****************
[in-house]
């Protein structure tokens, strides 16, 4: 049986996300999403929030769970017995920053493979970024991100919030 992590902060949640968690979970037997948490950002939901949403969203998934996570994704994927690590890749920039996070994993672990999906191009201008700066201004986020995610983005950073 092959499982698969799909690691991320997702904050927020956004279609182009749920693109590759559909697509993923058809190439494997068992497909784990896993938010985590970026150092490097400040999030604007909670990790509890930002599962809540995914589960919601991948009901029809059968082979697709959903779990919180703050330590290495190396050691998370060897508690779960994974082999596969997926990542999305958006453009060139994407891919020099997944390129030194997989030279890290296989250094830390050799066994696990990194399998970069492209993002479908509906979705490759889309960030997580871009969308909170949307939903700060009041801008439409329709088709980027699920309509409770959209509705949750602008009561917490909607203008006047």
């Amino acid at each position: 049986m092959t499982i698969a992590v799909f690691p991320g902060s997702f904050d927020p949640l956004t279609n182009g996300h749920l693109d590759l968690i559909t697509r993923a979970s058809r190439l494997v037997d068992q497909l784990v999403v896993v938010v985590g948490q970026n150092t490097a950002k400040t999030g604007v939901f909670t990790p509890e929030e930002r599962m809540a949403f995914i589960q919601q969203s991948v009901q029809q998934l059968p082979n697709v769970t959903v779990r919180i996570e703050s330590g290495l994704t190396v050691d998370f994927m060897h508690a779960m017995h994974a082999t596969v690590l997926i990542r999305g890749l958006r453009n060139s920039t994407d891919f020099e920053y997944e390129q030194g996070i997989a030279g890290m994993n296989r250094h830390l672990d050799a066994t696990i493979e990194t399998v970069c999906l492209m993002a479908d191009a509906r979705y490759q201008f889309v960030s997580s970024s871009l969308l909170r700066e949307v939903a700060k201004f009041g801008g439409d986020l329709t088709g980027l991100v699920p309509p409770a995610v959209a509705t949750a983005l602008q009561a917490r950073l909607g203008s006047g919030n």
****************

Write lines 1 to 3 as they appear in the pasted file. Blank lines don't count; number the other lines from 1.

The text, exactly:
[in-house]
């Protein structure tokens, strides 16, 4: 049986996300999403929030769970017995920053493979970024991100919030 992590902060949640968690979970037997948490950002939901949403969203998934996570994704994927690590890749920039996070994993672990999906191009201008700066201004986020995610983005950073 092959499982698969799909690691991320997702904050927020956004279609182009749920693109590759559909697509993923058809190439494997068992497909784990896993938010985590970026150092490097400040999030604007909670990790509890930002599962809540995914589960919601991948009901029809059968082979697709959903779990919180703050330590290495190396050691998370060897508690779960994974082999596969997926990542999305958006453009060139994407891919020099997944390129030194997989030279890290296989250094830390050799066994696990990194399998970069492209993002479908509906979705490759889309960030997580871009969308909170949307939903700060009041801008439409329709088709980027699920309509409770959209509705949750602008009561917490909607203008006047």
């Amino acid at each position: 049986m092959t499982i698969a992590v799909f690691p991320g902060s997702f904050d927020p949640l956004t279609n182009g996300h749920l693109d590759l968690i559909t697509r993923a979970s058809r190439l494997v037997d068992q497909l784990v999403v896993v938010v985590g948490q970026n150092t490097a950002k400040t999030g604007v939901f909670t990790p509890e929030e930002r599962m809540a949403f995914i589960q919601q969203s991948v009901q029809q998934l059968p082979n697709v769970t959903v779990r919180i996570e703050s330590g290495l994704t190396v050691d998370f994927m060897h508690a779960m017995h994974a082999t596969v690590l997926i990542r999305g890749l958006r453009n060139s920039t994407d891919f020099e920053y997944e390129q030194g996070i997989a030279g890290m994993n296989r250094h830390l672990d050799a066994t696990i493979e990194t399998v970069c999906l492209m993002a479908d191009a509906r979705y490759q201008f889309v960030s997580s970024s871009l969308l909170r700066e949307v939903a700060k201004f009041g801008g439409d986020l329709t088709g980027l991100v699920p309509p409770a995610v959209a509705t949750a983005l602008q009561a917490r950073l909607g203008s006047g919030n």